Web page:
I don’t have a single place that I get inspiration from. It’s really tough when none of your ideas are working and deadlines are creeping up on you, but I find that stepping away from the computer to go out for a walk or just try to go about my day without looking at screens is really helpful when I’m stuck in a creative rut. I also try to just switch gears by working on something else, hoping that when I revisit whatever it is I’m stuck on again, newer and fresher ideas come to mind.
For online inspiration, my go tos are Product Hunt, Little Big Details, Dribbble, and The Best Designs.
I constantly try to find ways to be more productive. I’ve recently started using Forest. It’s basically a time management app that lets you set a timer to focus on a particular task. For each session, you plant a tree which starts out as a small seedling and eventually grows into a tree once you complete a session. If you get distracted and exit the app, the tree will perish. The goal is to grow a lush forest at the end of the day without too many dead trees! I not only find it useful for work, but for non work-related things like spending time with my daughter. I used to find myself constantly fiddling with my phone or doing something else, but with Forest, I’m able to focus more and be in the moment. I really like the app's simplicity and how it easy it was to get started.
I’m also constantly on the lookout for money management apps, but haven’t quite found one that suits my needs. But I have to say that I’m pretty impressed with Joy app’s onboarding experience.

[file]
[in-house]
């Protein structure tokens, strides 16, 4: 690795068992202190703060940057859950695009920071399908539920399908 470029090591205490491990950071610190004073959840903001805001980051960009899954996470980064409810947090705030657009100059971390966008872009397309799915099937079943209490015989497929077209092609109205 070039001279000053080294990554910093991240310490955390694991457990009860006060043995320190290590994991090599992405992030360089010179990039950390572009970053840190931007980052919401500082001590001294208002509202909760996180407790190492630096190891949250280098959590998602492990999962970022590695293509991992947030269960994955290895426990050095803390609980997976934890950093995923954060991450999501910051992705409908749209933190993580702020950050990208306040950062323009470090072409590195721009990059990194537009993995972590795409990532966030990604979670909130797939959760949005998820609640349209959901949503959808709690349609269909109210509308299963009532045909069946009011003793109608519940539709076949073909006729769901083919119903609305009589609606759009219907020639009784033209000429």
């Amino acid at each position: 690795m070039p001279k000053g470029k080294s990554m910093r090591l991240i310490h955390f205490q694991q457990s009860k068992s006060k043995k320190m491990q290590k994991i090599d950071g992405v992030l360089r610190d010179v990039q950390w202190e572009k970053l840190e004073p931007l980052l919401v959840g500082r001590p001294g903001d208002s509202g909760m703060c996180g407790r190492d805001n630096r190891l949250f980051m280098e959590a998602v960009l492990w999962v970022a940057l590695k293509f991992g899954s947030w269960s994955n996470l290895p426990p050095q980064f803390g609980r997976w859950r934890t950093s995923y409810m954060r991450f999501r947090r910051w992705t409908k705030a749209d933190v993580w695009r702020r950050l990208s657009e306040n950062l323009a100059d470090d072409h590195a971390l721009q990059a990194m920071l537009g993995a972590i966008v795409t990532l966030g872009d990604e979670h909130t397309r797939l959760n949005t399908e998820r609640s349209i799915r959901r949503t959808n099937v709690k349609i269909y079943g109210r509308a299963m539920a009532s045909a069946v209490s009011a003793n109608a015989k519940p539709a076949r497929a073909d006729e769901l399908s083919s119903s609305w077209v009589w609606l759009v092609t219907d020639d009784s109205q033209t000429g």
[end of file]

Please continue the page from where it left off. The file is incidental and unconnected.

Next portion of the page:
For non-digital products, I was really impressed with Owlet. It’s a device that tracks your baby’s heart rate and oxygen levels while they're sleeping.
Lots of these baby products are really bulky with horrendous colors and patterns. Not to mention, you’re going to want to pull your hair out when assembling them. It feels like these companies just churn out products knowing that mindless consumers are going to just gobble them all up, while keeping design an afterthought.
But with Owlet, you can tell that a lot of thought and care were really put into their designs - from their packaging to their app, to the actual Smart Sock itself. When my daughter was sleeping, the Base Station would light up green and slowly pulsate; kind of simulating her breathing. It made me feel some sort of calmness and reassurance just by looking at it. Unfortunately, outside of design, it was glitchy so we had to give it up.
I’m always proudest of the work I’ve done for my old site, Dawghouse Design Studio; the tutorials and design resources I’ve handcrafted because these brought me to where I am today. Looking at them now, they feel really dated, albeit it’s great to see how much I think I’ve improved as a designer. But even though they’re old, lots of beginners still stumble upon them and use these tutorials to train themselves. Non-designers are also able to put together a creative piece using the resources I’ve provided without the need to hire a professional. Up to this day, I still get emails from up and comers telling me how I’ve somehow helped them in their careers. It feels really rewarding.
It’s not uncommon to get siloed even in an office environment. This is especially challenging for us because everyone in the company is remote, spread across different time zones and different products. This makes communication even more vital.
Never stop learning. Ask a lot of questions. Don’t make it personal. When I was starting out, I would get so emotionally attached to my work which led me to being resistant to hearing any type of critique, but constructive feedback will make your work and yourself better. Just be reminded that you aren’t designing for yourself. You’re designing something that other people will be using.